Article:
“There’s too much history here.”
‘What Will We Do This Time About Adam?’ is a necessary, devastating half hour of Girls. Hannah and Adam have been circling one another for years, and for Adam, making his film was essential in getting closure on that relationship. Adam has been inching back to Hannah all season and re-examining their past, so it doesn’t come as a complete surprise that he would want to rekindle their relationship and help raise Hannah’s baby. Lena Dunham and Judd Apatow smartly do away with any suspense in the first five minutes of the episode and as a result, give viewers a mundane, yet beautiful denouement to one of the most important relationships of the series.
‘What Will We Do This Time About Adam?’ is the first script of the season to be co-written by Apatow, and his fingerprints are all over it. The episode exists in a singular day, compiled of scenes that scarcely feature more than two actors. The pace is slower and the scenes more relaxed, bearing a strong resemblance to another Apatow gem, Love. Adam’s speech to Hannah in the convenient store is genuinely sweet and sincere ““ a true credit to Adam Driver, who can take even the most innocuous profession of love and turn it into something profound and honest. Adam also reappears in Hannah’s life right after the humbling rejection she received from Paul-Louis, coming around to fix things right when Hannah is vulnerable enough to believe he can. For both Hannah and the audience, it’s all too tempting to get swept up by nostalgia, even if Adam and Jessa’s relationship is still so fresh.
Speaking of Jessa, Jemima Kirke doesn’t get nearly enough praise for her work on Girls. Dunham and Apatow establish fantastic parallels between the Jessa of season one versus now, replicating a scene from ‘Vagina Panic’ almost shot-for-shot. It’s a brilliant commentary on Jessa’s evolution throughout the series ““ she isn’t the same young woman who could compartmentalise her feelings by getting drunk, high or having sex with nameless strangers. Jessa is truly devastated by Adam’s choice to be with Hannah and it is unbelievably cathartic to watch Jessa express that pain to the fullest.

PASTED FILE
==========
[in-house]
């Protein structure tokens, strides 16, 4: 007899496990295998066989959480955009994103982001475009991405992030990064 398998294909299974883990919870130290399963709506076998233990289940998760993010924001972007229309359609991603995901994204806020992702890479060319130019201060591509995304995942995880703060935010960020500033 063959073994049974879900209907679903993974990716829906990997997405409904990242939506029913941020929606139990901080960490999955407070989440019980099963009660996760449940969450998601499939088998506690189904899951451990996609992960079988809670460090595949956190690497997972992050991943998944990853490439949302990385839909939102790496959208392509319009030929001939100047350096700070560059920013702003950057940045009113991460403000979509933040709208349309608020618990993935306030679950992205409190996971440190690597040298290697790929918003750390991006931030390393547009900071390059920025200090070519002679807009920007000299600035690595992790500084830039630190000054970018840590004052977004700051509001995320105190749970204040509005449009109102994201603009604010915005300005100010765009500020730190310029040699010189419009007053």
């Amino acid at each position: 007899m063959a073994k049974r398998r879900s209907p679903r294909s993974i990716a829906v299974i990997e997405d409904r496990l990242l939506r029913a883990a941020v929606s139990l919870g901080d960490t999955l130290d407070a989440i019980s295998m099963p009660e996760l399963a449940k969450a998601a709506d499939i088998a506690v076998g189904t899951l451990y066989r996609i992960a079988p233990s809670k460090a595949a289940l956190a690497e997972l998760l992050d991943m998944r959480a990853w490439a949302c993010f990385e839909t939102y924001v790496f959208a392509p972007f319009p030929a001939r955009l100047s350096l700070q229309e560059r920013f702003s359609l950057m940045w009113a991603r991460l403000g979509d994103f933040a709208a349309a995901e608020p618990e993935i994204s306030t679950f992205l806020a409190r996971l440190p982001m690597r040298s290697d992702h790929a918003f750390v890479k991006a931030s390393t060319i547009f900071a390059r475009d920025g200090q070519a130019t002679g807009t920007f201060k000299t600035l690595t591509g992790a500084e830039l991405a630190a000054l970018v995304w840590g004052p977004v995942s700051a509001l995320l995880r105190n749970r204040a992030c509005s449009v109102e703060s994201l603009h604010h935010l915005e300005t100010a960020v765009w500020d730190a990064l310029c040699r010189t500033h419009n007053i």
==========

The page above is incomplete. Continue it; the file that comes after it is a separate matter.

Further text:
While Hannah and Adam’s day together hinges on reconciliation and plotting out a potential shared future, Ray spends his day getting to know Shosh’s former boss, Abigail. Abigail’s easy cheerfulness is the perfect antithesis to Ray’s cynicism and their interactions play out like the beginning of a romantic comedy, culminating in the most adorable carousal scene imaginable. Ray deserves a healthy, balanced relationship as much as anyone on this show and it points toward a hopeful end for at least one character.
Ray and Abigail’s bourgeoning relationship is nicely juxtaposed with Hannah and Adam’s, which never seems to fit, even though they are both saying all the right things and trying to move forward together in a healthy way. “There’s too much history here,” Adam tells Hannah when he is making the case for their relationship, but ultimately, this only proves why they don’t belong together. As much as they still seem to care about each other, their relationship reached its conclusion a long time ago and their final scene together, for possibly the entire series, is the heartbreaking realisation of that truth, made even more harrowing by the fact that they never even needed to say the words. The relationship ended abruptly for viewers, but ‘What Will We Do This Time About Adam?’ finally closes that chapter of Girls with an episode that is as satisfying as it is bittersweet, paving the way for an even more uncertain end for the series.
THE REEL SCORE: 9/10